The Middletown Chapter was granted its charter at the 1856 annual convention of the Alpha Delt Phi Fraternity. Two competing Wesleyan debating societies, the Betrians and the Lebanians, had both petitioned the fraternity, each one unaware of the other’s interest. Neither group had a sufficient number of supporters to obtain a charter, so a debate ensued until someone proposed that the two societies unite and accept the charter together. This motion passed, and on July 31st, 1856, the Middletown Chapter became the eighteenth chapter of Alpha Delta Phi.
Our first chapter house was built on our current lot in 1884. Only twenty years later, that house was demolished to make way for a second house, completed in 1906. The new house was home to 21
students, and is the main section of the house that still stands today.
In 1972, two years after Wesleyan University’s own co-education, Alpha Delta Phi began renting rooms in the chapter house to women. It took only a few months for the new boarders to become thoroughly integrated into life at Alpha Delt. After six months, the brothers invited the women to pledge, and in 1973 Middletown Alpha Delta Phi initiated its first co-educational pledge class. We’ve never looked back.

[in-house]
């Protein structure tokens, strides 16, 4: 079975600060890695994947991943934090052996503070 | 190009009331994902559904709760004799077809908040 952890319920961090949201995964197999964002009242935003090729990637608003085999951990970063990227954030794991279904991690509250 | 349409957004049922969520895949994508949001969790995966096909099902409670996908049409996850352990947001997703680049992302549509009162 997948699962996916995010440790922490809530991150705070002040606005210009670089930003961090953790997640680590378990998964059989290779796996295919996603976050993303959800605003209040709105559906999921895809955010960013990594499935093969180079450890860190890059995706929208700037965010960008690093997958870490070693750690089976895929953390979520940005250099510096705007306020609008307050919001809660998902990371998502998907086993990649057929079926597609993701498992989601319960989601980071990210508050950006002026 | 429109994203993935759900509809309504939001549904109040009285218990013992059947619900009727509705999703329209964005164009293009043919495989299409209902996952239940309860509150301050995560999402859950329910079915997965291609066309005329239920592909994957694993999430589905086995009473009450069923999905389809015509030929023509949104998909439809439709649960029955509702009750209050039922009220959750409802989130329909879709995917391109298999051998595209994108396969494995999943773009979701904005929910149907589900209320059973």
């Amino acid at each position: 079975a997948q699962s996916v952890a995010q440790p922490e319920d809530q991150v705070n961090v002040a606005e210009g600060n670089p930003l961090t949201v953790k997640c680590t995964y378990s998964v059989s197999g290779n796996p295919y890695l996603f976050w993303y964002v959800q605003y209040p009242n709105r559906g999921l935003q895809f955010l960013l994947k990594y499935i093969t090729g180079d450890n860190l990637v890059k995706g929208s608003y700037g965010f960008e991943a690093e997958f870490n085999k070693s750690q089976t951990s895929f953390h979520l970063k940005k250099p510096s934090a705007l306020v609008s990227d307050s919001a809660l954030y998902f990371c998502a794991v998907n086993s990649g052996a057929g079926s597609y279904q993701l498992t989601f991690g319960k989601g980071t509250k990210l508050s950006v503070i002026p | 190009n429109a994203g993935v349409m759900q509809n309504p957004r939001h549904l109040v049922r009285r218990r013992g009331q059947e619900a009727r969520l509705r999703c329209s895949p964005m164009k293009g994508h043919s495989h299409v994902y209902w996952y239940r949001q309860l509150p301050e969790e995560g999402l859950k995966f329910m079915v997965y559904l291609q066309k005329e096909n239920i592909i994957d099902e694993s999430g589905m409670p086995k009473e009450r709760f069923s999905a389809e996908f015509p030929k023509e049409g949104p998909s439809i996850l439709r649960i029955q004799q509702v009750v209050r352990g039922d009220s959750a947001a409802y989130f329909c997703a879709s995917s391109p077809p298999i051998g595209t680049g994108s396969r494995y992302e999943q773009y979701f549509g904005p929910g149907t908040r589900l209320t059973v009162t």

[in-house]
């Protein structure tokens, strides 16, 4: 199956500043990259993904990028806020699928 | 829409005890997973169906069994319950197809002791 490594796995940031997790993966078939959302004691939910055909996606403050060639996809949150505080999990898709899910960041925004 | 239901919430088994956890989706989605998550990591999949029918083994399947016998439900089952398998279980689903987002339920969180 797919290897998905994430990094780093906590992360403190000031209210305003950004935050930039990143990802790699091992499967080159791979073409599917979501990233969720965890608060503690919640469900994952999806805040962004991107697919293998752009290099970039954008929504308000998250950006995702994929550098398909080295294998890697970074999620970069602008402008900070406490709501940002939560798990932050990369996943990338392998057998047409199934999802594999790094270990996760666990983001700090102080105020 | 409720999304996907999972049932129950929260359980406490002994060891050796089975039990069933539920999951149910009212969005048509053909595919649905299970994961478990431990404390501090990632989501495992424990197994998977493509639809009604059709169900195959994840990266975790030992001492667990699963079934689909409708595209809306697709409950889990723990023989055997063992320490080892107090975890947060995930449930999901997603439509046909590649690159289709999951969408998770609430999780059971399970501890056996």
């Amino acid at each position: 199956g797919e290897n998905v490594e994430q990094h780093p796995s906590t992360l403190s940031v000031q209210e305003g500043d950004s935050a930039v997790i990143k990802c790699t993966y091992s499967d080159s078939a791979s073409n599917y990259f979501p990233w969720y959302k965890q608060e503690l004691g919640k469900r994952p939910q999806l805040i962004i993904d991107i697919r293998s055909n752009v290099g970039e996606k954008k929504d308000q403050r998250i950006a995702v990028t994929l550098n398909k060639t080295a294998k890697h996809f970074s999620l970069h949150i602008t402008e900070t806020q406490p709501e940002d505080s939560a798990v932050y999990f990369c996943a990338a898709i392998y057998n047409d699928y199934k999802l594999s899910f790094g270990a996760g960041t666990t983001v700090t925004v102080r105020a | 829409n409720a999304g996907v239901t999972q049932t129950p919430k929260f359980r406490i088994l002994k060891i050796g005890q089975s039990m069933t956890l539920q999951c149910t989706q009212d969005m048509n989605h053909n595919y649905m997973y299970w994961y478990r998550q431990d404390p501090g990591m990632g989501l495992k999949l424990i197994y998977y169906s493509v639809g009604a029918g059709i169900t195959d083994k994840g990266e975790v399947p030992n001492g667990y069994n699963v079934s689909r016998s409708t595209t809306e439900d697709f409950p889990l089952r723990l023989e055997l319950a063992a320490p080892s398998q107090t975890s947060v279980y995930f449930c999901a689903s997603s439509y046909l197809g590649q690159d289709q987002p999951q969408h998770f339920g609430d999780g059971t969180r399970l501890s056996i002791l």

The other chapters of the Fraternity, however, had other ideas. While several other Alpha Delta chapters had co-educated, the majority of the brothers were opposed to female members. The Middletown chapter was instrumental in the fight for co-education that would continue for the next twenty years, culminating in the separation of the co-ed chapters into the Alpha Delta Phi Society. Click here for a brief history of the Fraternity and Society, and here for links to the other chapters’ web pages.